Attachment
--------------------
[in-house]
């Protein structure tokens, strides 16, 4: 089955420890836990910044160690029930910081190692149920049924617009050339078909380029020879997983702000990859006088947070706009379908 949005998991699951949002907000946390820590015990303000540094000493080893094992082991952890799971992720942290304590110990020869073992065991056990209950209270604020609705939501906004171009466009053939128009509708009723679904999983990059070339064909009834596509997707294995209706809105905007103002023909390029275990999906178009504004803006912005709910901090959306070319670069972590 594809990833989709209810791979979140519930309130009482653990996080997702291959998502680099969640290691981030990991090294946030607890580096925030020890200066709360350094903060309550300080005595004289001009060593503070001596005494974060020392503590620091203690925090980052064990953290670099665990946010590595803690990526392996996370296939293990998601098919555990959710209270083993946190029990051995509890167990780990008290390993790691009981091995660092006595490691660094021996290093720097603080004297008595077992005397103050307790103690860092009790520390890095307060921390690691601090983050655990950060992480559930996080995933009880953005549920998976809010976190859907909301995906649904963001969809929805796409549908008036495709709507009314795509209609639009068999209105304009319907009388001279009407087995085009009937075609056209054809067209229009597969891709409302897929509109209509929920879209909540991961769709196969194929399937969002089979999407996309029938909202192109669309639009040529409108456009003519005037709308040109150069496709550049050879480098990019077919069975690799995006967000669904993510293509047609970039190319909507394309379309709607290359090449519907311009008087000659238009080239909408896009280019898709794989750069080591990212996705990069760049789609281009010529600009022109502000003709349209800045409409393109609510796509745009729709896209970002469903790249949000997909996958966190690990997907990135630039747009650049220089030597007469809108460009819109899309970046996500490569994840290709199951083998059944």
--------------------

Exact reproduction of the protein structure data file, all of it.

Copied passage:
[in-house]
């Protein structure tokens, strides 16, 4: 089955420890836990910044160690029930910081190692149920049924617009050339078909380029020879997983702000990859006088947070706009379908 949005998991699951949002907000946390820590015990303000540094000493080893094992082991952890799971992720942290304590110990020869073992065991056990209950209270604020609705939501906004171009466009053939128009509708009723679904999983990059070339064909009834596509997707294995209706809105905007103002023909390029275990999906178009504004803006912005709910901090959306070319670069972590 594809990833989709209810791979979140519930309130009482653990996080997702291959998502680099969640290691981030990991090294946030607890580096925030020890200066709360350094903060309550300080005595004289001009060593503070001596005494974060020392503590620091203690925090980052064990953290670099665990946010590595803690990526392996996370296939293990998601098919555990959710209270083993946190029990051995509890167990780990008290390993790691009981091995660092006595490691660094021996290093720097603080004297008595077992005397103050307790103690860092009790520390890095307060921390690691601090983050655990950060992480559930996080995933009880953005549920998976809010976190859907909301995906649904963001969809929805796409549908008036495709709507009314795509209609639009068999209105304009319907009388001279009407087995085009009937075609056209054809067209229009597969891709409302897929509109209509929920879209909540991961769709196969194929399937969002089979999407996309029938909202192109669309639009040529409108456009003519005037709308040109150069496709550049050879480098990019077919069975690799995006967000669904993510293509047609970039190319909507394309379309709607290359090449519907311009008087000659238009080239909408896009280019898709794989750069080591990212996705990069760049789609281009010529600009022109502000003709349209800045409409393109609510796509745009729709896209970002469903790249949000997909996958966190690990997907990135630039747009650049220089030597007469809108460009819109899309970046996500490569994840290709199951083998059944």